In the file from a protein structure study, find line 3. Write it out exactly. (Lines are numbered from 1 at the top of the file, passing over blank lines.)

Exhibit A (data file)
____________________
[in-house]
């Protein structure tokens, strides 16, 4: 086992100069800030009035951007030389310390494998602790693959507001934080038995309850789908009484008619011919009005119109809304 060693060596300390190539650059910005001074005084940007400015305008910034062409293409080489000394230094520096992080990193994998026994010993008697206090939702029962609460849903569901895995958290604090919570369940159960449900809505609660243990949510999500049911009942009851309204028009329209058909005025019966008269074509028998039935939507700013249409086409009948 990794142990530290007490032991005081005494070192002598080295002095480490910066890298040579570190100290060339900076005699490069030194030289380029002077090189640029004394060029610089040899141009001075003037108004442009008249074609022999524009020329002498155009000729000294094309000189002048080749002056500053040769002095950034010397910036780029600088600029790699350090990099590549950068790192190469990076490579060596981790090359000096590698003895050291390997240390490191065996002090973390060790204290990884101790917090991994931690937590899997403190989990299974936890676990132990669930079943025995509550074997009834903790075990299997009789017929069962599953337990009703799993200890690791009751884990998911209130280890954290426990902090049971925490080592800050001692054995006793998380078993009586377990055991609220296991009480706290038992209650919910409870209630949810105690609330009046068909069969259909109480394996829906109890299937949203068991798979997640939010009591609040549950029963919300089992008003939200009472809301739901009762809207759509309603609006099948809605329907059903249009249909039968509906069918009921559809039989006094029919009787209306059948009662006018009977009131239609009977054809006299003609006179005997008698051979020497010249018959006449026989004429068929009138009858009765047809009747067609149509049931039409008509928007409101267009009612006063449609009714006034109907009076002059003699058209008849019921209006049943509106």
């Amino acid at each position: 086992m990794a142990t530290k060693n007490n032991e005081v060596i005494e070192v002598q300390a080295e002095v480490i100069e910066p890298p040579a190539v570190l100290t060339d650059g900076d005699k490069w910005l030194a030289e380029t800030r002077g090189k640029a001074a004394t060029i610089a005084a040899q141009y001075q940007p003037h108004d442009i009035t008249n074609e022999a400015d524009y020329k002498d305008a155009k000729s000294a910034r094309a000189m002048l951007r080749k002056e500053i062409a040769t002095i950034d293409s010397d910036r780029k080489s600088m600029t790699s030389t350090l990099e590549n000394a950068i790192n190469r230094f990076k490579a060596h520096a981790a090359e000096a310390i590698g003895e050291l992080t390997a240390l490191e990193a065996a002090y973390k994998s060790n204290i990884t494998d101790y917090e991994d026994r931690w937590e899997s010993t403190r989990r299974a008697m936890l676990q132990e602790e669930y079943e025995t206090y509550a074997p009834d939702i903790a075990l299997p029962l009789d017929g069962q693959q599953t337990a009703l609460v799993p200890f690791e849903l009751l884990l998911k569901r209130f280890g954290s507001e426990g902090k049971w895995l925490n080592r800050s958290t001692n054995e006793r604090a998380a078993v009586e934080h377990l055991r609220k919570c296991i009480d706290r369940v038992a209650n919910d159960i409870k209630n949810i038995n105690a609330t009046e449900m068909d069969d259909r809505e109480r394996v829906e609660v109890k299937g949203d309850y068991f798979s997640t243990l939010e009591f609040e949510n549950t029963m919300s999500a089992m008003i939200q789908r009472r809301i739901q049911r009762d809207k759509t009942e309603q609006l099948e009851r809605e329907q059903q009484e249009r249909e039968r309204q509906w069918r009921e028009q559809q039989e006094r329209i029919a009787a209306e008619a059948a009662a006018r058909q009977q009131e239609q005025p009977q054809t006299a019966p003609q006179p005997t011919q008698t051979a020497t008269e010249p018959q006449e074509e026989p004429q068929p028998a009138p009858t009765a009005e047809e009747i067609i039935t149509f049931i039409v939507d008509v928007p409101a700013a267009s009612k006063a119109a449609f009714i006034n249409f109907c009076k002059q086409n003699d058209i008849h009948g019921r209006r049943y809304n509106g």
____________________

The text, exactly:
């Amino acid at each position: 086992m990794a142990t530290k060693n007490n032991e005081v060596i005494e070192v002598q300390a080295e002095v480490i100069e910066p890298p040579a190539v570190l100290t060339d650059g900076d005699k490069w910005l030194a030289e380029t800030r002077g090189k640029a001074a004394t060029i610089a005084a040899q141009y001075q940007p003037h108004d442009i009035t008249n074609e022999a400015d524009y020329k002498d305008a155009k000729s000294a910034r094309a000189m002048l951007r080749k002056e500053i062409a040769t002095i950034d293409s010397d910036r780029k080489s600088m600029t790699s030389t350090l990099e590549n000394a950068i790192n190469r230094f990076k490579a060596h520096a981790a090359e000096a310390i590698g003895e050291l992080t390997a240390l490191e990193a065996a002090y973390k994998s060790n204290i990884t494998d101790y917090e991994d026994r931690w937590e899997s010993t403190r989990r299974a008697m936890l676990q132990e602790e669930y079943e025995t206090y509550a074997p009834d939702i903790a075990l299997p029962l009789d017929g069962q693959q599953t337990a009703l609460v799993p200890f690791e849903l009751l884990l998911k569901r209130f280890g954290s507001e426990g902090k049971w895995l925490n080592r800050s958290t001692n054995e006793r604090a998380a078993v009586e934080h377990l055991r609220k919570c296991i009480d706290r369940v038992a209650n919910d159960i409870k209630n949810i038995n105690a609330t009046e449900m068909d069969d259909r809505e109480r394996v829906e609660v109890k299937g949203d309850y068991f798979s997640t243990l939010e009591f609040e949510n549950t029963m919300s999500a089992m008003i939200q789908r009472r809301i739901q049911r009762d809207k759509t009942e309603q609006l099948e009851r809605e329907q059903q009484e249009r249909e039968r309204q509906w069918r009921e028009q559809q039989e006094r329209i029919a009787a209306e008619a059948a009662a006018r058909q009977q009131e239609q005025p009977q054809t006299a019966p003609q006179p005997t011919q008698t051979a020497t008269e010249p018959q006449e074509e026989p004429q068929p028998a009138p009858t009765a009005e047809e009747i067609i039935t149509f049931i039409v939507d008509v928007p409101a700013a267009s009612k006063a119109a449609f009714i006034n249409f109907c009076k002059q086409n003699d058209i008849h009948g019921r209006r049943y809304n509106g």